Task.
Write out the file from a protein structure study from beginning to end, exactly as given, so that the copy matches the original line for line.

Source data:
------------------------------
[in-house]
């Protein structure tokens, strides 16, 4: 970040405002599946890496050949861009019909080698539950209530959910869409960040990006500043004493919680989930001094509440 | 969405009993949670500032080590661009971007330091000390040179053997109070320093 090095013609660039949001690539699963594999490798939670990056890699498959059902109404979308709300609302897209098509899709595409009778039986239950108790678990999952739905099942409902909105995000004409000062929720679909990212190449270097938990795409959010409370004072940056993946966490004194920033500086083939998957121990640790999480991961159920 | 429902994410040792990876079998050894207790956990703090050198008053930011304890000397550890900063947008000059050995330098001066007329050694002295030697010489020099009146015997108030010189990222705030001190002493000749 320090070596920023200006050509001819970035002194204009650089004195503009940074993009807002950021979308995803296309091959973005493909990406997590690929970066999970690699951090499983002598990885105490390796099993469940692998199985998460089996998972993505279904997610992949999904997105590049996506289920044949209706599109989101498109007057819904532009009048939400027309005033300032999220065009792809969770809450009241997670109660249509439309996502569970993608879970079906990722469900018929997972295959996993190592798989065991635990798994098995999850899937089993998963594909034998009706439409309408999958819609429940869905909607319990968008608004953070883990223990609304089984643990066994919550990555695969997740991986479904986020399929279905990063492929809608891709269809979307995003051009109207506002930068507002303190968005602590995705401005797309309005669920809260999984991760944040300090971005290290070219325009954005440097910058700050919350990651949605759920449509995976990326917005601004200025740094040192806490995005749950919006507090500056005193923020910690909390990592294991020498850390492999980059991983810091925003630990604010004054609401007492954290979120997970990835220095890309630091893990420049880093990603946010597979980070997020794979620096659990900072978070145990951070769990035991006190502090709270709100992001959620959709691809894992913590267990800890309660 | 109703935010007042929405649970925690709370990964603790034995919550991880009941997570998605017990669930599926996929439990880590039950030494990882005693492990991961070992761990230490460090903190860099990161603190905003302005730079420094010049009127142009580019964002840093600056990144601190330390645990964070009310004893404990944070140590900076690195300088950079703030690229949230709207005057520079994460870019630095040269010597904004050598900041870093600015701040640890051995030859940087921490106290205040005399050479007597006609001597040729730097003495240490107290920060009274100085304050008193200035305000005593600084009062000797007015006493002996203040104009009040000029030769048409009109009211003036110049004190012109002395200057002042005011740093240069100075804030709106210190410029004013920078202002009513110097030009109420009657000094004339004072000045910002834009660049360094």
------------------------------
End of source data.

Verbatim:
[in-house]
């Protein structure tokens, strides 16, 4: 970040405002599946890496050949861009019909080698539950209530959910869409960040990006500043004493919680989930001094509440 | 969405009993949670500032080590661009971007330091000390040179053997109070320093 090095013609660039949001690539699963594999490798939670990056890699498959059902109404979308709300609302897209098509899709595409009778039986239950108790678990999952739905099942409902909105995000004409000062929720679909990212190449270097938990795409959010409370004072940056993946966490004194920033500086083939998957121990640790999480991961159920 | 429902994410040792990876079998050894207790956990703090050198008053930011304890000397550890900063947008000059050995330098001066007329050694002295030697010489020099009146015997108030010189990222705030001190002493000749 320090070596920023200006050509001819970035002194204009650089004195503009940074993009807002950021979308995803296309091959973005493909990406997590690929970066999970690699951090499983002598990885105490390796099993469940692998199985998460089996998972993505279904997610992949999904997105590049996506289920044949209706599109989101498109007057819904532009009048939400027309005033300032999220065009792809969770809450009241997670109660249509439309996502569970993608879970079906990722469900018929997972295959996993190592798989065991635990798994098995999850899937089993998963594909034998009706439409309408999958819609429940869905909607319990968008608004953070883990223990609304089984643990066994919550990555695969997740991986479904986020399929279905990063492929809608891709269809979307995003051009109207506002930068507002303190968005602590995705401005797309309005669920809260999984991760944040300090971005290290070219325009954005440097910058700050919350990651949605759920449509995976990326917005601004200025740094040192806490995005749950919006507090500056005193923020910690909390990592294991020498850390492999980059991983810091925003630990604010004054609401007492954290979120997970990835220095890309630091893990420049880093990603946010597979980070997020794979620096659990900072978070145990951070769990035991006190502090709270709100992001959620959709691809894992913590267990800890309660 | 109703935010007042929405649970925690709370990964603790034995919550991880009941997570998605017990669930599926996929439990880590039950030494990882005693492990991961070992761990230490460090903190860099990161603190905003302005730079420094010049009127142009580019964002840093600056990144601190330390645990964070009310004893404990944070140590900076690195300088950079703030690229949230709207005057520079994460870019630095040269010597904004050598900041870093600015701040640890051995030859940087921490106290205040005399050479007597006609001597040729730097003495240490107290920060009274100085304050008193200035305000005593600084009062000797007015006493002996203040104009009040000029030769048409009109009211003036110049004190012109002395200057002042005011740093240069100075804030709106210190410029004013920078202002009513110097030009109420009657000094004339004072000045910002834009660049360094």